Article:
My Protein's Better Than Your Protein!

My Protein's Better Than Your Protein!
Plant Protein VS. Animal Protein

Welcome ladies and gentlemen to the battle of the century! In the red corner Animal protein! And in the blue corner Plant protein! Who will take the title?

It's an age-old question. Which is better? Animal protein or plant protein? To be able to answer the question, you first need to understand what protein actually is. We all know we need it. We know we get it by consuming certain foods. But what is it, where does it come from and why do we need it? Oxford University Press describes protein as "any of a class of nitrogenous organic compounds which have large molecules composed of one or more long chains of amino acids and are an essential part of all living organisms, especially as structural components of body tissues such as muscle, hair, etc., and as enzymes and antibodies". 20% of the human body is made up of protein. Despite this large percentage, the human body doesn't actually store protein. It is therefore essential that we consume an ample amount of daily protein to keep us at the top of our game.

So, what is the best source of protein? Many people claim that plant protein and animal protein offer the same levels and therefore the same benefits. Others argue that one is clearly superior to the other.

All proteins are made up of amino acids. The level and type of each amino acid varies depending on the type of food. Amino acids are split into two categories - essential and non-essential. The human body produces non-essential amino acids, but cannot produce essential amino acids, these are what we need to consume through our diet. For our bodies to function at their best we need all essential amino acids in the right proportions.

Animal proteins are the closest proteins to those found in the human body and are often referred to as complete proteins due to their "complete" level (or human level) of essential amino acids.  These proteins can be found in foods such as fish, poultry, eggs and dairy. You might think, as a result of this simple, "complete" fact, that animal protein must be the way to go. On the contrary, plant proteins also have their benefits. While not "complete" like their animal counterpart, when foods like beans, lentils and peanuts are combined with wheat, rice or corn, a complete protein is formed.

While we may have two forms of complete protein, the question of which is better is still apparent. Studies have shown that plant protein can lower the risk of heart disease [1], reduce the risk of type 2 diabetes [2] and help to maintain a healthy weight [3].

Animal protein is not all bad either. While linked to a number of health concerns [4] it is more abundant in some nutrients like vitamin B12 and vitamin D. Studies have linked eggs (a rich source of animal protein) to weight loss [5] and it has also been found that regular consumption of fish can lower the risk of heart attacks and stroke [6].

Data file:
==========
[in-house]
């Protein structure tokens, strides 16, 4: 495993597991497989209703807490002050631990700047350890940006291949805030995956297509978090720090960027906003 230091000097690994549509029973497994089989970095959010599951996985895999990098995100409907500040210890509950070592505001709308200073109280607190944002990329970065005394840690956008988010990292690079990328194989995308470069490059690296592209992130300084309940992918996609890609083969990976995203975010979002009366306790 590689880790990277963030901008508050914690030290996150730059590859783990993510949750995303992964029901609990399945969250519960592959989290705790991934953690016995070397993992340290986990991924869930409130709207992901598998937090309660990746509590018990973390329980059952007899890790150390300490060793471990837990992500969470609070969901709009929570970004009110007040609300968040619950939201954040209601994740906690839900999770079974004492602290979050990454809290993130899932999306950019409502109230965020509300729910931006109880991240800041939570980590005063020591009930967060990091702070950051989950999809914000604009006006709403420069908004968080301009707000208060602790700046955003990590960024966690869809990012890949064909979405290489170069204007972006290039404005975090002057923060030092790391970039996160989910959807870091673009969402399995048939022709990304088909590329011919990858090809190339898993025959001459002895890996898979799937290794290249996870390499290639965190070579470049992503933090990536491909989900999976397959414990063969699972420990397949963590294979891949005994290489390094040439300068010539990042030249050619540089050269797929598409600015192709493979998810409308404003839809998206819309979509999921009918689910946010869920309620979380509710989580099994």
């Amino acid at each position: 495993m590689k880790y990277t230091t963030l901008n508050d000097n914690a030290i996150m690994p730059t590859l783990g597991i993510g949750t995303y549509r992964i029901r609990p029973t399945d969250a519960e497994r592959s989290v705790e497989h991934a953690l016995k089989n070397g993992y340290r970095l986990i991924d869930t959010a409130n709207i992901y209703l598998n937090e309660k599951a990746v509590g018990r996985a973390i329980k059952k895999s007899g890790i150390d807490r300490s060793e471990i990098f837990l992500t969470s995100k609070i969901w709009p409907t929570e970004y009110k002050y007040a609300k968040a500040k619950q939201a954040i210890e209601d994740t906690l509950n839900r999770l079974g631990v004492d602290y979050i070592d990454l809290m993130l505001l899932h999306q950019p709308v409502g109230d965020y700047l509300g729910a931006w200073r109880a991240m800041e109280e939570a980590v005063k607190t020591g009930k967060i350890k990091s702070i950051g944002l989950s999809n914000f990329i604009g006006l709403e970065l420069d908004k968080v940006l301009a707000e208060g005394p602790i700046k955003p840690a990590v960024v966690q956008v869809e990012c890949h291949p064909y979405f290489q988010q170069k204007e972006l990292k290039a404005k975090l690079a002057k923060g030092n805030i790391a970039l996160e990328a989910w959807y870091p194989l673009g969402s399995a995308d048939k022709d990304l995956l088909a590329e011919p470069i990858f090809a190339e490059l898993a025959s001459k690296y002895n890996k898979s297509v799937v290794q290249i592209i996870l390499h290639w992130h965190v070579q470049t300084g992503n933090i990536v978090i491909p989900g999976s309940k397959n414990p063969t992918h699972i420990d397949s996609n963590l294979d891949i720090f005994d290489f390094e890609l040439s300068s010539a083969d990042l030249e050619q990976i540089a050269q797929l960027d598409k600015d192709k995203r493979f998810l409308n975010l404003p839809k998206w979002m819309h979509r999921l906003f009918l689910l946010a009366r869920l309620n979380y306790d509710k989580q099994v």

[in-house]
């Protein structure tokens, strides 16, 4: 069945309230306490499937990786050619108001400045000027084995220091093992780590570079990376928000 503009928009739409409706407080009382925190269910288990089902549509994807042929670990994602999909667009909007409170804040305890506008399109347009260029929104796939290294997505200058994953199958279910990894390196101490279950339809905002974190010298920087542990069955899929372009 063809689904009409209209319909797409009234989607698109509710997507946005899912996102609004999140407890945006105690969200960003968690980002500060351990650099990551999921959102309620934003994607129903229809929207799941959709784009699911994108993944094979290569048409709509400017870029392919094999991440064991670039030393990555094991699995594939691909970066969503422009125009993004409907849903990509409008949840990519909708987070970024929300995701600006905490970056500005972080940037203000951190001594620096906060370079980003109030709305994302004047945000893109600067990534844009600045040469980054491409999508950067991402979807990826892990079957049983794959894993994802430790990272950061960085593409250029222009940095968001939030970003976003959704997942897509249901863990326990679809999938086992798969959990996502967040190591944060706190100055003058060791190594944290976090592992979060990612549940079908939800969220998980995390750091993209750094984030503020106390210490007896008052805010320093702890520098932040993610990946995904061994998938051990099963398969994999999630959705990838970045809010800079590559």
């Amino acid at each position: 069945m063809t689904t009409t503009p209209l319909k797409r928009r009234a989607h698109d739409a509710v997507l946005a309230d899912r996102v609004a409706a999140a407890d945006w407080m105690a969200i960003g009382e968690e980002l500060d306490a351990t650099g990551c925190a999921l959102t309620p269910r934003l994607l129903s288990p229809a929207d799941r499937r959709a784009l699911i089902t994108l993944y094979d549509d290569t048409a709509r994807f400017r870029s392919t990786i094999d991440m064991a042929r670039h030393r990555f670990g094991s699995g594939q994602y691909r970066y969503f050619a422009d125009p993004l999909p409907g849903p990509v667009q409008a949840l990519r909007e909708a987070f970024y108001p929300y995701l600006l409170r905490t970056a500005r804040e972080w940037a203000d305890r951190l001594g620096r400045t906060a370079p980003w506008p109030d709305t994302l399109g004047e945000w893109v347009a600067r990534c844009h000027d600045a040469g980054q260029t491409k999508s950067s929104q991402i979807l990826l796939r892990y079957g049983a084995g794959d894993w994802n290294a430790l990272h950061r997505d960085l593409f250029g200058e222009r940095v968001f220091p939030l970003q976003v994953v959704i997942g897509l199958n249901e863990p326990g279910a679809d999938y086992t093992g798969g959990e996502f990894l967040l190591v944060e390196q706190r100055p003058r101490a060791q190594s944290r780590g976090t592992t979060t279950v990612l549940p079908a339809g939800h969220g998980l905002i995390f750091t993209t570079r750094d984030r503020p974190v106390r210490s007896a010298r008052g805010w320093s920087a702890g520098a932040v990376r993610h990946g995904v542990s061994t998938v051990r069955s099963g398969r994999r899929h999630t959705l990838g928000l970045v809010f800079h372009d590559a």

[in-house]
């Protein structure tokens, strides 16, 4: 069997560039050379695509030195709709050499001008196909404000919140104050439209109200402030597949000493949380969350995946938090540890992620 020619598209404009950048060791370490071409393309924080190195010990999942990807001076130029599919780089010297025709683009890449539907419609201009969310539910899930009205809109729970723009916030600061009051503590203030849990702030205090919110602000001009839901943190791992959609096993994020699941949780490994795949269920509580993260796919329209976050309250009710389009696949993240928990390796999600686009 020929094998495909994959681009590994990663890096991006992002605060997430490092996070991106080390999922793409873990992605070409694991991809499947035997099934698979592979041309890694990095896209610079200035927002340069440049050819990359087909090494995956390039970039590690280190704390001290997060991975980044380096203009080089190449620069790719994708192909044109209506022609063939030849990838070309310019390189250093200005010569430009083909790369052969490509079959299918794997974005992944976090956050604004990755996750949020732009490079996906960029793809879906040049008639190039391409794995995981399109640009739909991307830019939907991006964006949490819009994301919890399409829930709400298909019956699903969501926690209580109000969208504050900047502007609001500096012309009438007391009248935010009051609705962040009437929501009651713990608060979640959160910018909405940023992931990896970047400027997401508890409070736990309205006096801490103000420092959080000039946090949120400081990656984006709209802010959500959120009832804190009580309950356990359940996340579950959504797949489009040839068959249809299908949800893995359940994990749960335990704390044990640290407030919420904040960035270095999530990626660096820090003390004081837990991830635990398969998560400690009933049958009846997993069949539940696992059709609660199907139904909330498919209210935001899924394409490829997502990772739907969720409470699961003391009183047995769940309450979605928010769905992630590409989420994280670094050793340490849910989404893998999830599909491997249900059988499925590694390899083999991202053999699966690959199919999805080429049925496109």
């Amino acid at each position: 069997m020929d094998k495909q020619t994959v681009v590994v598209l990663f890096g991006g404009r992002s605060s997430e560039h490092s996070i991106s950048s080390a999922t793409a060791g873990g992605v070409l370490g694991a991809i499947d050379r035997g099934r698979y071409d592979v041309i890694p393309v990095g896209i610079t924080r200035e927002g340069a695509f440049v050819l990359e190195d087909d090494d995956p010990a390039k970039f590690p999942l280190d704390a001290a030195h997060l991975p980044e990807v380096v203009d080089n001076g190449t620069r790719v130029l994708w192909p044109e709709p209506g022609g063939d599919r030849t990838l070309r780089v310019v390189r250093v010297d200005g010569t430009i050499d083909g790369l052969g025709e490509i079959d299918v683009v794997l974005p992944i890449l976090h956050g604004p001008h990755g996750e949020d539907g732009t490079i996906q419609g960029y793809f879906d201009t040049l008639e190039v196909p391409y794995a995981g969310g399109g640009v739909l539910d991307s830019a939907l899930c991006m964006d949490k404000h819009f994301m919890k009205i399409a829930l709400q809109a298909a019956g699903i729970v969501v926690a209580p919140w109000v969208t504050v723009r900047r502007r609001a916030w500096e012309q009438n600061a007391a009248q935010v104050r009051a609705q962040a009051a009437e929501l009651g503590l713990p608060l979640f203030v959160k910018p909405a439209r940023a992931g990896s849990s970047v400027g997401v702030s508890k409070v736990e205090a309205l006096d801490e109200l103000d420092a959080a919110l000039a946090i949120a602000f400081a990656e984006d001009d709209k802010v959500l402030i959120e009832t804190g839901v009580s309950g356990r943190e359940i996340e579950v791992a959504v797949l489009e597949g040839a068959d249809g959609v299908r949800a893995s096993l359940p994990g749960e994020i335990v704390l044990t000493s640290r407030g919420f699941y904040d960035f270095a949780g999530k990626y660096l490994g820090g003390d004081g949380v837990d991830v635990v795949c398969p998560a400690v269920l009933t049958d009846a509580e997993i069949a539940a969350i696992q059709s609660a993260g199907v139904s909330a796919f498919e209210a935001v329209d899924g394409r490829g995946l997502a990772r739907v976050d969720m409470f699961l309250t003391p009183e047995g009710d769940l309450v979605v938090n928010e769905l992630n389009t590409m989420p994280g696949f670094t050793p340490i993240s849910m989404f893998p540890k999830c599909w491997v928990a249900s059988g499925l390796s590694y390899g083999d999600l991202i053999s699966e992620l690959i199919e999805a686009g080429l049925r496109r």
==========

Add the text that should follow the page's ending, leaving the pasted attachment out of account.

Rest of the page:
The battle between animal and plant protein is clearly not a cut and dry topic. Both have their benefits. Both have downfalls. Regardless of studies, what it comes down to is how your own body reacts to certain forms of protein. Of course, balance is always key, but deciding what is best for you and what will help your body maintain optimum health is something that only you can feel and only you can decide.

So, in this battle, you are the judge. Only you can decide who wins. In the meantime the debate will inevitably live on until some sort of definitive evidence is found proving once and for all that one is better than the other.

 

REFERENCES

[1] Adv Nutr. 2015 Nov 13;6(6):712-28. doi: 10.3945/an.115.009654. Print 2015 Nov.
Plant protein and animal proteins: do they differentially affect cardiovascular disease risk?https://www.ncbi.nlm.nih.gov/pubmed/26567196

[2] . 2017 May; 14(5): 342–354.
A plant-based diet for the prevention and treatment of type 2 diabetes
https://www.ncbi.nlm.nih.gov/pmc/articles/PMC5466941/

[3]  2014Aug;22(8):1773-80.doi:10.1002/oby.20782.Epub2014 May13.
Dietary pulses, satiety and food intake: a systematic review and meta-analysis of acute feeding trials.
https://www.ncbi.nlm.nih.gov/pubmed/24820437

[4]  2012 Apr 9;172(7):555-63. doi: 10.1001/archinternmed.2011.2287. Epub 2012 Mar 12.
Red meat consumption and mortality: results from 2 prospective cohort studies.
https://www.ncbi.nlm.nih.gov/pubmed/22412075

[5]  2008 Oct;32(10):1545-51. doi: 10.1038/ijo.2008.130. Epub 2008 Aug 5.
Egg breakfast enhances weight loss.
https://www.ncbi.nlm.nih.gov/pubmed/18679412

[6]  2014 Sep;5(9):2004-19. doi: 10.1039/c4fo00393d.
Omega-3 fatty acids and cardiovascular disease: epidemiology and effects on cardiometabolic risk factors.
https://www.ncbi.nlm.nih.gov/pubmed/25062404

 

 

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